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    Quote Originally Posted by Neraluz View Post
    The idea was, with all variables open to adjustment, could there be a planet with noticeable seasons yet no axial tilt? For the fictional planet, I wanted a world with no separate seasonal patterns such as we have in the northern vs southern hemispheres. I also wanted there to be no times, in arctic/antarctic regions, where there are periods where the sun doesn't set or doesn't rise, hence the lack of a tilted axis for the hypothetical planet.
    Its not impossible, but you would need a set of exceedingly stringent conditions to pull it off. For one, I'm not sure if it is possible for a planet to have no axial tilt and still be stable. Every planetary body in our own solar system has an axial tilt, and depending on what is orbiting it, they aren't particularly stable. The tilt of our own planet oscillates every 41,000 years, but that is only because we have a large moon to stabilize it. By contrast, the orbital tilt of our nearest neighbor Mars varies dramatically.

    To pull it off, you have to have a very special moon (or multiple ones), which has just the right attributes (i.e. mass, orbit, distance, etc.). Otherwise the axial tilt will change and vary with time.


    As for the other stuff, unless you want to try really hard to give the planet seasons, there really isn't any need to give it an eccentric orbit. In fact, an eccentric orbit would probably be detrimental to life living on it. Even if it was only a little bit eccentric, there would probably be long periods of time from one climate extreme to another, and not so much seasons. However I don't suppose it is impossible for some sort of life to live under such conditions, provided that it never leaves the habitable zone of its parent star, so if you want to give your planet an interesting climate, then go for it.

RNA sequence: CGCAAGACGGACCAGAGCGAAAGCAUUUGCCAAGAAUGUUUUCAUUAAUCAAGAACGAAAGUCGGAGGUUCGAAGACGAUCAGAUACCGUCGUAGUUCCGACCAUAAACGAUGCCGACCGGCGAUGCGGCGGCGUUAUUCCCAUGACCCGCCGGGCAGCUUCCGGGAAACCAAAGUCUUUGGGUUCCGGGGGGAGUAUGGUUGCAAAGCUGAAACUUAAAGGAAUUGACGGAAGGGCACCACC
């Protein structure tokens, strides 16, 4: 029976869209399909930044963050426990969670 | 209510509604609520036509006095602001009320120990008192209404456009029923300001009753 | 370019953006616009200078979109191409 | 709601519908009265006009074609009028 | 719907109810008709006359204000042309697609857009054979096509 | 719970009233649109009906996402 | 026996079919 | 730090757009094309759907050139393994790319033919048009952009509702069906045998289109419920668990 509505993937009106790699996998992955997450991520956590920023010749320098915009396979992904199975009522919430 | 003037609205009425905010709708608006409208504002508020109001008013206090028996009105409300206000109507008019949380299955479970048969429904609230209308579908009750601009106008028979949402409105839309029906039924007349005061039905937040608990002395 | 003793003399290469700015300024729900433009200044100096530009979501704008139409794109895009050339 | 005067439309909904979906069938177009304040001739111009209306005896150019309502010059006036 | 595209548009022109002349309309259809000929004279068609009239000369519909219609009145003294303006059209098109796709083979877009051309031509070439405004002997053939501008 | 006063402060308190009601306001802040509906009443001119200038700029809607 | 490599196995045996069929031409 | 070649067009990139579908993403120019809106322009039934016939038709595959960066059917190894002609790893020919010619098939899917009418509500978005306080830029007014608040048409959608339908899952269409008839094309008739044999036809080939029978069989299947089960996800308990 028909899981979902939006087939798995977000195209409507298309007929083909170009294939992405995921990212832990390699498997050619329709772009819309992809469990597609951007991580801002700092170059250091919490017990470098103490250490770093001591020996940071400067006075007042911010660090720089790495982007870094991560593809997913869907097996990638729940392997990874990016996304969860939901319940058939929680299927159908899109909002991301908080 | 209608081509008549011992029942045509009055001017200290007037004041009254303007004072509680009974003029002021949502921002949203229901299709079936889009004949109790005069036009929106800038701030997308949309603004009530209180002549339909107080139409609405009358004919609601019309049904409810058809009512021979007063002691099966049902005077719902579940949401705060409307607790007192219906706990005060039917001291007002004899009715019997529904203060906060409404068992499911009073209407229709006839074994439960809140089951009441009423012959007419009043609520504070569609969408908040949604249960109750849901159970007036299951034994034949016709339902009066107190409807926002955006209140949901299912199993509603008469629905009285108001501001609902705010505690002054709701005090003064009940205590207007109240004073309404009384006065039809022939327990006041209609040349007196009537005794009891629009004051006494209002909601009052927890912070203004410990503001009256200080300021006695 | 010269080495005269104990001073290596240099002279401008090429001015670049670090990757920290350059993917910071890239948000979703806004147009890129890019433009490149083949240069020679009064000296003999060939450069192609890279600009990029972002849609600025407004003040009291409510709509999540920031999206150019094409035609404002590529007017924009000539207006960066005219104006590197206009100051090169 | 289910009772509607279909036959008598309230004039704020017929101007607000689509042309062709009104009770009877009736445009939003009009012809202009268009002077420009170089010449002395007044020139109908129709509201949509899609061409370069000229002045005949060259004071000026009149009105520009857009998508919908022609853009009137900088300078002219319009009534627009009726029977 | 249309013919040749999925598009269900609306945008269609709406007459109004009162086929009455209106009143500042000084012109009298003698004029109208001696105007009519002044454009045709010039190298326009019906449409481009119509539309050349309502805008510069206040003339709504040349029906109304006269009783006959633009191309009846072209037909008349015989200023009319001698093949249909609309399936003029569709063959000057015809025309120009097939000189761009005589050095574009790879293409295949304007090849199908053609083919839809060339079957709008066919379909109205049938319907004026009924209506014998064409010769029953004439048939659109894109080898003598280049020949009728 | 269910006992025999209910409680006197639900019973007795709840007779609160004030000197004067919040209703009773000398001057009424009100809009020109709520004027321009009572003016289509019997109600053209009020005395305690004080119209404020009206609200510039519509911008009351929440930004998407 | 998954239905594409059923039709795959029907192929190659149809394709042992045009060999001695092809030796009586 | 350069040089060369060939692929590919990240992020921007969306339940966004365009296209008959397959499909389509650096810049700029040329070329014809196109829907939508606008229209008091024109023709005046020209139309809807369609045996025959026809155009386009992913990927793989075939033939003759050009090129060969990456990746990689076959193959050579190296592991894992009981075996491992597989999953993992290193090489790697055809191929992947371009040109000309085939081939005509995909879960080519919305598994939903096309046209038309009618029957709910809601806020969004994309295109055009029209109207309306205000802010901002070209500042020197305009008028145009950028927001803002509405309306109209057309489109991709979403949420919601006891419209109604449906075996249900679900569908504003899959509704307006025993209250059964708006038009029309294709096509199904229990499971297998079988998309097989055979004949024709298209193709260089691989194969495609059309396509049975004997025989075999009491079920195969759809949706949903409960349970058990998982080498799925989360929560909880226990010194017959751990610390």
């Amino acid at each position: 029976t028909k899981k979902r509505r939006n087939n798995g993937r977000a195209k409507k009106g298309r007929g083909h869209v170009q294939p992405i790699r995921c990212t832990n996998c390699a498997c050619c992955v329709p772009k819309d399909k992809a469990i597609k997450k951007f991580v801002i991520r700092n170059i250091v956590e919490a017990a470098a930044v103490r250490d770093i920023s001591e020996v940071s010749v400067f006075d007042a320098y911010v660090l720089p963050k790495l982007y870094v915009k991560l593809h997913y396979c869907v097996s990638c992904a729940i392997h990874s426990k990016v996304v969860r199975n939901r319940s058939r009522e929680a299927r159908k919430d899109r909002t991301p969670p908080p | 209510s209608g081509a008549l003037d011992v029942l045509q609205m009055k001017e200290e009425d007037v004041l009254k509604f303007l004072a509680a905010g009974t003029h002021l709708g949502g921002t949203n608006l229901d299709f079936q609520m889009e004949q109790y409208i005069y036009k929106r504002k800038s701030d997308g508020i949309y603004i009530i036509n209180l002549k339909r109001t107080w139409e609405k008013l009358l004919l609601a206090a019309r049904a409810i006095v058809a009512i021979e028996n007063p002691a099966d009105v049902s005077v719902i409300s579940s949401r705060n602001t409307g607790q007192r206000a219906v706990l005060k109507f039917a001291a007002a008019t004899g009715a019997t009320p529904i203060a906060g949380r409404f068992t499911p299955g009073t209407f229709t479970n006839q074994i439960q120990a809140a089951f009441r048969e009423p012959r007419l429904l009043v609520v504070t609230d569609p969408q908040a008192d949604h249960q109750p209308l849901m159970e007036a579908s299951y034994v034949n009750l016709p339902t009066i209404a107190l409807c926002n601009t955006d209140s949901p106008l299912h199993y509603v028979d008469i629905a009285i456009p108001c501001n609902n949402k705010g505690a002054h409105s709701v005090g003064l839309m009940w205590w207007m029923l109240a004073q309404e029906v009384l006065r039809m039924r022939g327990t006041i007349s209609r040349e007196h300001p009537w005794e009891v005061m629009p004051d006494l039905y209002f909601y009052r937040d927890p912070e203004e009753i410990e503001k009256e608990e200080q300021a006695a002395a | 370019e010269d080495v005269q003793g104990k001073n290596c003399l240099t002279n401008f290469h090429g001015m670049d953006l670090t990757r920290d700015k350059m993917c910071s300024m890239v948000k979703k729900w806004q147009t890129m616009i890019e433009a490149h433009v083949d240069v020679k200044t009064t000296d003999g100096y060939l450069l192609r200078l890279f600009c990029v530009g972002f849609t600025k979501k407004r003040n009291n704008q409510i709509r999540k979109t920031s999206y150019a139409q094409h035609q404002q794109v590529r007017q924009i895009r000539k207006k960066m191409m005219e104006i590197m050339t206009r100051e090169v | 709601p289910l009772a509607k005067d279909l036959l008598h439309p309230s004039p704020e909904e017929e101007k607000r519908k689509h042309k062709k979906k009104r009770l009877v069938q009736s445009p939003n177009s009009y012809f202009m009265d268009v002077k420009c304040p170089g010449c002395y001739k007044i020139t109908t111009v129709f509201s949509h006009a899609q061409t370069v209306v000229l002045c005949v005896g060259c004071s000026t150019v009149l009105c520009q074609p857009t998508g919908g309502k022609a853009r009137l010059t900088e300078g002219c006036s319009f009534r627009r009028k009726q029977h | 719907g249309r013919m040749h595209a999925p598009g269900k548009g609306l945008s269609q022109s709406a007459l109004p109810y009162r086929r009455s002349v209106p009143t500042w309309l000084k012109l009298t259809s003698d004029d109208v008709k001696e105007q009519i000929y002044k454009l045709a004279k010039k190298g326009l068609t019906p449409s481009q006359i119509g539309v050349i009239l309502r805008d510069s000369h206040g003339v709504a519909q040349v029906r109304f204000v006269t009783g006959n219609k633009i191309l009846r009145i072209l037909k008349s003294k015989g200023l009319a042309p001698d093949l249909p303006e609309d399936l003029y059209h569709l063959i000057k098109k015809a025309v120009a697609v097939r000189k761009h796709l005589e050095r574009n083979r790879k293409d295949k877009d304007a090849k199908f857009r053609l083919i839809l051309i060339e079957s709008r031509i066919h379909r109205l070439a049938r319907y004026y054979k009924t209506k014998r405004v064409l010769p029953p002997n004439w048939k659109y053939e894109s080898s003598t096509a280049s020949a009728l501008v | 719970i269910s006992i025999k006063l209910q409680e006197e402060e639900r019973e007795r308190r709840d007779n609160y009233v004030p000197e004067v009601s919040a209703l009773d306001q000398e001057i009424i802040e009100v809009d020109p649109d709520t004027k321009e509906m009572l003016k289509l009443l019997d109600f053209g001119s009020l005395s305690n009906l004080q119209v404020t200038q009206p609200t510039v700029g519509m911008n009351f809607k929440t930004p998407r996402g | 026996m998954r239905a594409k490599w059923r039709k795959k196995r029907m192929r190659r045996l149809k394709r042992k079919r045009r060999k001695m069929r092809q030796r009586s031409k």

Otherwise, what you can expect is for the different latitudes to have essentially the same weather and climate year round. And if you choose to give it "seasons", the entire planet would experience "summer" and "winter" at the same time.

    While it might not have as well defined seasons as we have, would this still create a cycle of cooler - temperate - hotter - temperate - repeat? Could this even be imagined in such a way to mimic the seasons of one hemisphere of our planet?
    It would be something like that. However, the "summer" would definitely be shorter than the "winter", since the planet's orbit will swing by the perigee more quickly.


    Also, with these parameters, what would the effects be that would be different from our own world? I would imagine that with such an eccentric orbit there might be more volcanic activity from the tidal forces of the sun on the planet, such as can be seen on some of Jupiter's moons.
    Not really, unless the eccentricity of its orbit was really large. But I don't think you don't want that to happen, particularly if you want it to be habitable. What causes volcanic activity on Io (Jupiter's moon) is the fact that it is being gravitationally influenced by not only Jupiter, but also the other Galilean moons. But if you want a lot of volcanic activity, you could have this hypothetical planet being stabilized by a large few moons. Just take care not to turn it into Io though.
    Last edited by Xelloss; September 17th, 2011 at 09:55 PM.